Is eye examination on your back-to-school list? Islamabad, Sep 26: Parents should add an eye examination to their children's back-to-school list, experts say.
Studies show that 86 percent of children start school without ever having an eye examination, even though youngsters can't learn if they can't see properly.
According to the American Optometric Association's 2009 survey, which assesses the knowledge and understanding of issues related to eye and visual health, 88 percent of respondents were unaware that one in four students has a visual impairment.
"Because a child's vision may change frequently, regular eye and vision care is crucial to a student's classroom success," said Dr. Michael Earley, optometrist and the AOA's vision and learning specialist, in an association news release. "Unfortunately, most parents are not including eye examinations as part of their child's back-to-school health check-up."
According to the survey, 58 percent of parents did not take their child for an eye examination before age 3. The AOA recommends that the first eye assessment takes place at 6 months of age, followed by comprehensive eye examinations starting at age 3, and then repeat examinations every two years, unless directed otherwise by an optometrist.
Previous studies have found that 60 percent of children labelled as "problem learners" may actually have undetected vision problems and are sometimes incorrectly diagnosed as having attention-deficit disorder or attention-deficit/hyperactivity disorder, the association noted.
Treatment is more likely to be successful if vision problems are detected and treated early, according to the news release.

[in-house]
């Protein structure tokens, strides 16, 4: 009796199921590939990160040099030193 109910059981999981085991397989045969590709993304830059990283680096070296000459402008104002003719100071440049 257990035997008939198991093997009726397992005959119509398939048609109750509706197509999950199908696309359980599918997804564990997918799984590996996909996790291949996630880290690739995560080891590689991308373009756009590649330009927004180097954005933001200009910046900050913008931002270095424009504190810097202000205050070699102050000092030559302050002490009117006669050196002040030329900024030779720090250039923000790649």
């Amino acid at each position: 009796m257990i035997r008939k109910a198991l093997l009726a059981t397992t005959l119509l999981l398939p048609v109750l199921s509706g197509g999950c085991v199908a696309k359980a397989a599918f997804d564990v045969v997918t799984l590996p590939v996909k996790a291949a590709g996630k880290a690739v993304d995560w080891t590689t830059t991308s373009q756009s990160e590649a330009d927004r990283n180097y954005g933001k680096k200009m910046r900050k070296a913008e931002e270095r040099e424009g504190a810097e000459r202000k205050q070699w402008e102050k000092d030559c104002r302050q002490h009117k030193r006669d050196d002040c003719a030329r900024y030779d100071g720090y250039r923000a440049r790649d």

In between visits to the eye doctor, parents and teachers should watch for signs of eye problems. Schedule an eye examination if you notice that your child:
* Loses their place while reading
* Avoids close work
* Has a tendency to rub their eyes
* Complains of frequent headaches
* Turns or tilts their head when looking at something
* Makes frequent reversals when reading or writing
* Uses a finger to keep their place when reading
* Confuses or omits simple words when reading
* Seems to consistently perform below potential
* Struggles to finish their homework
* Squints while reading or watching television
* Experiences behavioral problems
* Holds reading material too close to their face.
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School children fainted because of scorching heat
Rawalpindi: A large number of people including school children in the twin cities fainted because of ongoing scorching heat and humidity.
Eleven persons including five school children namely Rashid Mehmood of Kamalabad, Nasreen Bibi of New Lalazar, Ahmed Hasan of Committee Chowk, Jamila Ikram of Saddar, Muhammad Ramazan of Rawat, Raja Javed Kiyani of Rawat and school children Muhammad Qamar, Adil Hussain, Farooq Ahmed, Javed Iqbal and Amna Sheraz fell unconscious because of severe heat on Friday.
Two to three hours loadshedding has again started in different parts of the city while cold drink sellers have also increased the rates of their products in the twin cities.
Mostly students remain stuck up in their classrooms even in recess timings because of scorching heat and humidity, teachers of different schools said.
An official of the Met Office Farooq Dar said that the heat wave would persist during next 10 days in the country including Rawalpindi and Islamabad. Presently, the temperature of the twin cities is 38 Celsius, which might be increased to 42C in the next few days while the humidity level in Rawalpindi and Islamabad is 85%, the Met Office informed. The Met Office also informed that there is a slight chance of rain in the twin cities.
Dr Naila Rehman advised the people, particularly children, to consume more and more water to improve the deficiency of minerals in their bodies. She also advised people to avoid scorching heat. She also warned people against consuming unhygienic food from markets and hotels these days.
All students, particularly of the second shifts in the educational institutions are the worst sufferers because of the scorching heat and humidity in the afternoon.
Mehwish Riaz, a student of 2nd year, said that she could not walk because of scorching heat. The news
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